For example, Personal Capital thinks Walmart is groceries for me since that’s usually correct. But sometimes it’s primarily clothing or automotive or general household goods.
A couple of downsides with Personal Capital: there’s no way to enter a manual transaction, such as spending cash. I overcome this by classifying ATM withdrawals as whatever I generally spend the money on. I rarely spend cash other than when traveling. For this reason, ATM withdrawals are almost always categorized as “travel” in my record keeping.
The other downside to Personal Capital is the inability to split an expense into two or more categories. Going back to Walmart, I might spend $16 for a new pair of windshield wipers and a quart of motor oil, $9 on a new ten pack of socks, and $75 on groceries. In my rush to spend as little time as possible micromanaging my money, the transaction becomes a $100 grocery purchase instead of $16 “automotive” / $9 “clothing” / $75 “groceries”.
This is close enough for my goal of tracking the total dollar amount that I spend each year, even if a little bit of detail is lost in the aggregation of the data. So my categorized data is somewhere around 95-99% correct at year end versus 99.9% correct if I use a spreadsheet. In other words, good enough for my purposes. And it’s easy enough that I still devote the minimal amount of effort required to continue tracking expenses consistently for the past several years. I stopped updating the expense tracking spreadsheet a few years ago because it took too long.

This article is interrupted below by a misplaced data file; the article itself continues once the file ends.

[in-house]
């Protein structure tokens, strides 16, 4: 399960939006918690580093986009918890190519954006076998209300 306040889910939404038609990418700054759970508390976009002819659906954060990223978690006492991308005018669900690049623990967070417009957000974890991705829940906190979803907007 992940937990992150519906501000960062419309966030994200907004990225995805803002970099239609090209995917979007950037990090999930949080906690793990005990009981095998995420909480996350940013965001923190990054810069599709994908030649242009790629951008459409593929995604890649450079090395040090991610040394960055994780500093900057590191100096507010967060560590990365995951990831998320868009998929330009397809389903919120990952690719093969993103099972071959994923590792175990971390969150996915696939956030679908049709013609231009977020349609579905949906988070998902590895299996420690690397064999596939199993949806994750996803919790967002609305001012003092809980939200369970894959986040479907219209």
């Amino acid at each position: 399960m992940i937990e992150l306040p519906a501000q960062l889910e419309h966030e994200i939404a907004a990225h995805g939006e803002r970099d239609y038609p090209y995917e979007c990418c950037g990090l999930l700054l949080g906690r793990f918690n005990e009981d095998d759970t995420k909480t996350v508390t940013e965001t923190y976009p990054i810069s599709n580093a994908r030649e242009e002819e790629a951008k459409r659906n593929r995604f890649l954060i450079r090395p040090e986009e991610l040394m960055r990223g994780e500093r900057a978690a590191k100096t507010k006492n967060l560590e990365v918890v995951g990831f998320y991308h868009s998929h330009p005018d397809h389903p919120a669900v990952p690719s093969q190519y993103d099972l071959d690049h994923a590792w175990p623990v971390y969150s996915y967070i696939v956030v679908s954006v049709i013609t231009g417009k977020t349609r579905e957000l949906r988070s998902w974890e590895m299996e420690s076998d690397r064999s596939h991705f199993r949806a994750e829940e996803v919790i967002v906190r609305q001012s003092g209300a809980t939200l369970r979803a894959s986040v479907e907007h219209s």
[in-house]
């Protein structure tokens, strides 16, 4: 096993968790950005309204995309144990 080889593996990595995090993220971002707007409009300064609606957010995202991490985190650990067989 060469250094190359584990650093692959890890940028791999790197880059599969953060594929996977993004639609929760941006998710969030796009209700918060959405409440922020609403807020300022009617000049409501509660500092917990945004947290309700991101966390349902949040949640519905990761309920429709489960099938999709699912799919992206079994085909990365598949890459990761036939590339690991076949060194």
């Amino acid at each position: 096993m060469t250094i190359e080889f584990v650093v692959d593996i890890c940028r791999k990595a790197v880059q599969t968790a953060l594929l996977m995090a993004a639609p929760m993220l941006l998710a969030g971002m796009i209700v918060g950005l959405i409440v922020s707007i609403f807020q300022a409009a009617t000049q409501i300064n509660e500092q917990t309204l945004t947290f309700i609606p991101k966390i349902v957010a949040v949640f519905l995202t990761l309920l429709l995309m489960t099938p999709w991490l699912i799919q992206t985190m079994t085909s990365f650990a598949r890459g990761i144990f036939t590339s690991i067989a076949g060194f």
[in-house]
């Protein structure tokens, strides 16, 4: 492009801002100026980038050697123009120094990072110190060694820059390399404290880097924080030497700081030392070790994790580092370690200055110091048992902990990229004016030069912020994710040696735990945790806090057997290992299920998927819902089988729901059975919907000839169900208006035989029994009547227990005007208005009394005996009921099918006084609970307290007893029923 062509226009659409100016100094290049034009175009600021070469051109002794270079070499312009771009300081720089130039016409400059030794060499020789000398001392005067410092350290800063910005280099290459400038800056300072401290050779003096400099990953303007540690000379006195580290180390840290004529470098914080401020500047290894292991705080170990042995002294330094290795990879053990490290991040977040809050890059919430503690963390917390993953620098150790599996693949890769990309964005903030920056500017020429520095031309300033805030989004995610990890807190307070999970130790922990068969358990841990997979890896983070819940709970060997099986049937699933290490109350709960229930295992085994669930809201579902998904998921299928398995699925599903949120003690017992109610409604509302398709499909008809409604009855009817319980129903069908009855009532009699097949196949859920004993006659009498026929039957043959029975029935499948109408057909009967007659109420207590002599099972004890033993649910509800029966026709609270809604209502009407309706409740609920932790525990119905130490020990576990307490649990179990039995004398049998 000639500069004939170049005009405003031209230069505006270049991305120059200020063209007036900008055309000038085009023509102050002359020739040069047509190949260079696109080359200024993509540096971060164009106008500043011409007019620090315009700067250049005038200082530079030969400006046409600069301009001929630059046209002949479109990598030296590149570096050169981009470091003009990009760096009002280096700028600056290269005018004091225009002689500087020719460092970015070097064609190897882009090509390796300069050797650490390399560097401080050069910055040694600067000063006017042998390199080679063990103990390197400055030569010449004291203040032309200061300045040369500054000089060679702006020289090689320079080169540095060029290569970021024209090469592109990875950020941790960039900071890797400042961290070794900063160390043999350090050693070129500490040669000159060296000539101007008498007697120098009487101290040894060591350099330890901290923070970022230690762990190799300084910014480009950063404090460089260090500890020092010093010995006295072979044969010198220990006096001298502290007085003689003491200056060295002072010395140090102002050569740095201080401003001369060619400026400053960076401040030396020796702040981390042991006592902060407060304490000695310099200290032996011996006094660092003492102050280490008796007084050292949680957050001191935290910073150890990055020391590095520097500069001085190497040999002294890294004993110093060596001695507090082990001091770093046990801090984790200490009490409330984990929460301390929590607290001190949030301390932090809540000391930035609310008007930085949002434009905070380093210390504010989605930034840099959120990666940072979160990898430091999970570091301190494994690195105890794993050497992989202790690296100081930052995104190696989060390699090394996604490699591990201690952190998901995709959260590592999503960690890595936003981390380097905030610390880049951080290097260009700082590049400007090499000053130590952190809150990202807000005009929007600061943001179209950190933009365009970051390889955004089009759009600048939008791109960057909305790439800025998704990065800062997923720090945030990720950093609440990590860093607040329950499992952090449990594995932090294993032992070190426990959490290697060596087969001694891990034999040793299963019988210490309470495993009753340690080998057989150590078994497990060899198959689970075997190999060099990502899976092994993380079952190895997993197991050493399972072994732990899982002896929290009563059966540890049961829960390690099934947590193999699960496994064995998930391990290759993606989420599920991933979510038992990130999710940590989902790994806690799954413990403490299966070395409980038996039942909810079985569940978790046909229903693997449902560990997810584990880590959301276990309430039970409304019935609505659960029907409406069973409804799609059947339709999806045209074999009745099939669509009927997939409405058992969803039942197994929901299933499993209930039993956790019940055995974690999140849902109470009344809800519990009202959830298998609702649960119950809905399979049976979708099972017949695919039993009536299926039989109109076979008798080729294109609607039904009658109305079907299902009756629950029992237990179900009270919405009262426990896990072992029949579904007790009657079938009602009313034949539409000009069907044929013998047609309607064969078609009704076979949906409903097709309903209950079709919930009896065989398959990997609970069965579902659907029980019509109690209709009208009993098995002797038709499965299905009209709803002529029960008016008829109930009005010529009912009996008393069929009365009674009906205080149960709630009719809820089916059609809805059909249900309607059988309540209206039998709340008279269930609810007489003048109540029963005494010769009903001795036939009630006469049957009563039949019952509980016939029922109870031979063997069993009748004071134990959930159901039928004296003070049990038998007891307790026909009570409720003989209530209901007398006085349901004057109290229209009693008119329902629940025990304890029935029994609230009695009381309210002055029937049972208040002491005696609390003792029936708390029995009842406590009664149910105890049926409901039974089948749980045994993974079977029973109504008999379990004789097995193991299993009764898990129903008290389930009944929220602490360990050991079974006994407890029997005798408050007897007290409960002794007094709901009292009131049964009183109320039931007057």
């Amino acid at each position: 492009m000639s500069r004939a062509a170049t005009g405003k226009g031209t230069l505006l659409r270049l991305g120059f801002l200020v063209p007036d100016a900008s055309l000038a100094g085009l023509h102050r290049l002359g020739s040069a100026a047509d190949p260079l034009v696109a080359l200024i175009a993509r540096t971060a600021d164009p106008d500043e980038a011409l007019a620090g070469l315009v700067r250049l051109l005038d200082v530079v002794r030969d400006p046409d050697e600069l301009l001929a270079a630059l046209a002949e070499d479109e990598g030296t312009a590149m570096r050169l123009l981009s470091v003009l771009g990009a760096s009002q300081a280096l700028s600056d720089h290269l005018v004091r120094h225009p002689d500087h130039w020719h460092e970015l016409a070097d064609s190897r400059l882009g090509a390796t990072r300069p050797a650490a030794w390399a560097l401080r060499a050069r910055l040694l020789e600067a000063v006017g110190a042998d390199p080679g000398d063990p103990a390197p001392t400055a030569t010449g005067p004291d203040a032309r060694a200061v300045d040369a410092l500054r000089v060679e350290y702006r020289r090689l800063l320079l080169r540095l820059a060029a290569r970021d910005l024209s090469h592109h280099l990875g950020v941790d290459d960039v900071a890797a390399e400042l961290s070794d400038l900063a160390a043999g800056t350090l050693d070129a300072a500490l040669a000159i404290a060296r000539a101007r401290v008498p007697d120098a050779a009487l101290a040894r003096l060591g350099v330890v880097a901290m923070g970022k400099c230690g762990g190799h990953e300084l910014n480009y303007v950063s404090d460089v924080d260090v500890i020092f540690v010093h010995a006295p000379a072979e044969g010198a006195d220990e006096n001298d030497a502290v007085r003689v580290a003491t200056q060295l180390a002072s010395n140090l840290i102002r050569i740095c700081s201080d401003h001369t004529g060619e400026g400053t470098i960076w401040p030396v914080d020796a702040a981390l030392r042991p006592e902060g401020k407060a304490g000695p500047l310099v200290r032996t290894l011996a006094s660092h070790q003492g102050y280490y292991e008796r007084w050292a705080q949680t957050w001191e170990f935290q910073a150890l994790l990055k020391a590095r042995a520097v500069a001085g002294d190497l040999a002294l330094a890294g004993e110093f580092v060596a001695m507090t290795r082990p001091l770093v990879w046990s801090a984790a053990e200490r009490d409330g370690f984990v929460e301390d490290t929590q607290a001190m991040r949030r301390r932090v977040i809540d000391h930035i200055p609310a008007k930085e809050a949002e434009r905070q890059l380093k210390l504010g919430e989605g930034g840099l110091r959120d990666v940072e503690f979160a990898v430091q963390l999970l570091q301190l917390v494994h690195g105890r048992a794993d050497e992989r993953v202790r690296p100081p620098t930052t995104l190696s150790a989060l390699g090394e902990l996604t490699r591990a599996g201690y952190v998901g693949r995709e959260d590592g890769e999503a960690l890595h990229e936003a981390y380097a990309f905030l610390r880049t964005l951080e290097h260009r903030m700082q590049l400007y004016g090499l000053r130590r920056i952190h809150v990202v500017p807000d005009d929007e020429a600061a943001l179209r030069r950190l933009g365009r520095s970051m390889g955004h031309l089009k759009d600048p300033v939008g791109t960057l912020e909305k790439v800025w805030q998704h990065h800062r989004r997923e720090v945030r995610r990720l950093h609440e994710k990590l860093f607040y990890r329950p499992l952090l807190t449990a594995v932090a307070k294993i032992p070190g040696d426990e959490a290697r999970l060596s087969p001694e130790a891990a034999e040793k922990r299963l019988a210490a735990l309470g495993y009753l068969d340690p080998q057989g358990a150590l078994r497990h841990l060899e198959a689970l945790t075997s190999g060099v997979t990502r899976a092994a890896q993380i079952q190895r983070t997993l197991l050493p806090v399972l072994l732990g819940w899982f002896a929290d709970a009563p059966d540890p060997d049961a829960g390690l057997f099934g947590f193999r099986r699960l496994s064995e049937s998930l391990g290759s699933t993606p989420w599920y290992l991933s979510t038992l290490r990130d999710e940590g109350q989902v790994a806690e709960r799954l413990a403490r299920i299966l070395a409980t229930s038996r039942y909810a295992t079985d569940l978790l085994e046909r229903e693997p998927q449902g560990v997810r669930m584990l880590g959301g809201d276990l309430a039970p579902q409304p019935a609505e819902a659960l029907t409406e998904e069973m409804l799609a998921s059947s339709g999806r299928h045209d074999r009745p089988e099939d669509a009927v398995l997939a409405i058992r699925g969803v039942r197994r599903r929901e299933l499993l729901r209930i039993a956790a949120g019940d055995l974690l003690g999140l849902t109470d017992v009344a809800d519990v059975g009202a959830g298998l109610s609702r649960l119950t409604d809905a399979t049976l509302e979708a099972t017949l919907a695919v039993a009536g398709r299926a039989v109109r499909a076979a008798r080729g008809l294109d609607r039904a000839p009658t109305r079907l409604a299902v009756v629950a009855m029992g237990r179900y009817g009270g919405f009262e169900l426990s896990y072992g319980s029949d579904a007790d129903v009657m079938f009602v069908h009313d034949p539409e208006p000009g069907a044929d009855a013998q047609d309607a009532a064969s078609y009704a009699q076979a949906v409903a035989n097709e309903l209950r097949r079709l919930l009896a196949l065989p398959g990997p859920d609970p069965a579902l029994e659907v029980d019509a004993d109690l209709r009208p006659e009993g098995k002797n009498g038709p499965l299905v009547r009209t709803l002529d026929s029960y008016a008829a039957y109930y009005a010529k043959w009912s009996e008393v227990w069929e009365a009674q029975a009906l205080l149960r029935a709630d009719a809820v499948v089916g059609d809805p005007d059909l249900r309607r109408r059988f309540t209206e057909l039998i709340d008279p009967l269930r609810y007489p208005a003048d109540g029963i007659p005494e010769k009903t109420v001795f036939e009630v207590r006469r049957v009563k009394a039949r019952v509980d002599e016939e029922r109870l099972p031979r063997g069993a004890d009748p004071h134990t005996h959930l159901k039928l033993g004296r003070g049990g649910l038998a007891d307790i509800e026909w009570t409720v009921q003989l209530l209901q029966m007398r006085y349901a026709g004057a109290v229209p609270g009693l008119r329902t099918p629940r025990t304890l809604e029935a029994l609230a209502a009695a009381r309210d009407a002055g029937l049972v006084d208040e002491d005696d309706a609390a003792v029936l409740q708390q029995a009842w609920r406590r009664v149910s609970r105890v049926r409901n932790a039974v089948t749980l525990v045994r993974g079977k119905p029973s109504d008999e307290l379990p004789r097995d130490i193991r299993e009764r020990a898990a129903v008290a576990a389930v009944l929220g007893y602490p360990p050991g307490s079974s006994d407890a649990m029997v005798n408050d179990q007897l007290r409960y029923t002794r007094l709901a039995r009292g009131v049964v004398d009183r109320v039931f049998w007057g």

But maybe you need something more accurate if you’re just starting out on the path to FI and want 100% accurate spending data.
If you are interested, you can join Personal Capital for free right now. Note: that’s an affiliate link and Personal Capital may compensate me if your account meets certain conditions.
Looking back at my path to Financial Independence, tracking every dollar I spent was critical. I knew where my money was going and over time I squeaked out additional savings which led to an increasing savings rate in my last few years of working.
Tracking spending comes with four main benefits:
- Knowing how much you spend leads to better month to month cash flow management
2. Tracking spending by category identifies areas where you spend a lot of money and tells you where cutting costs will have the most impact
3. Tracking expenses ensures transparency and discussion in couples’ finances
4. Knowing how much you spend is key to developing an accurate forecast of retirement expenses (which is an intermediate step to calculating a retirement savings goal!)
Are you tracking expenses now? How do you keep track of your spending? Has it led to any cost-cutting in certain spending categories?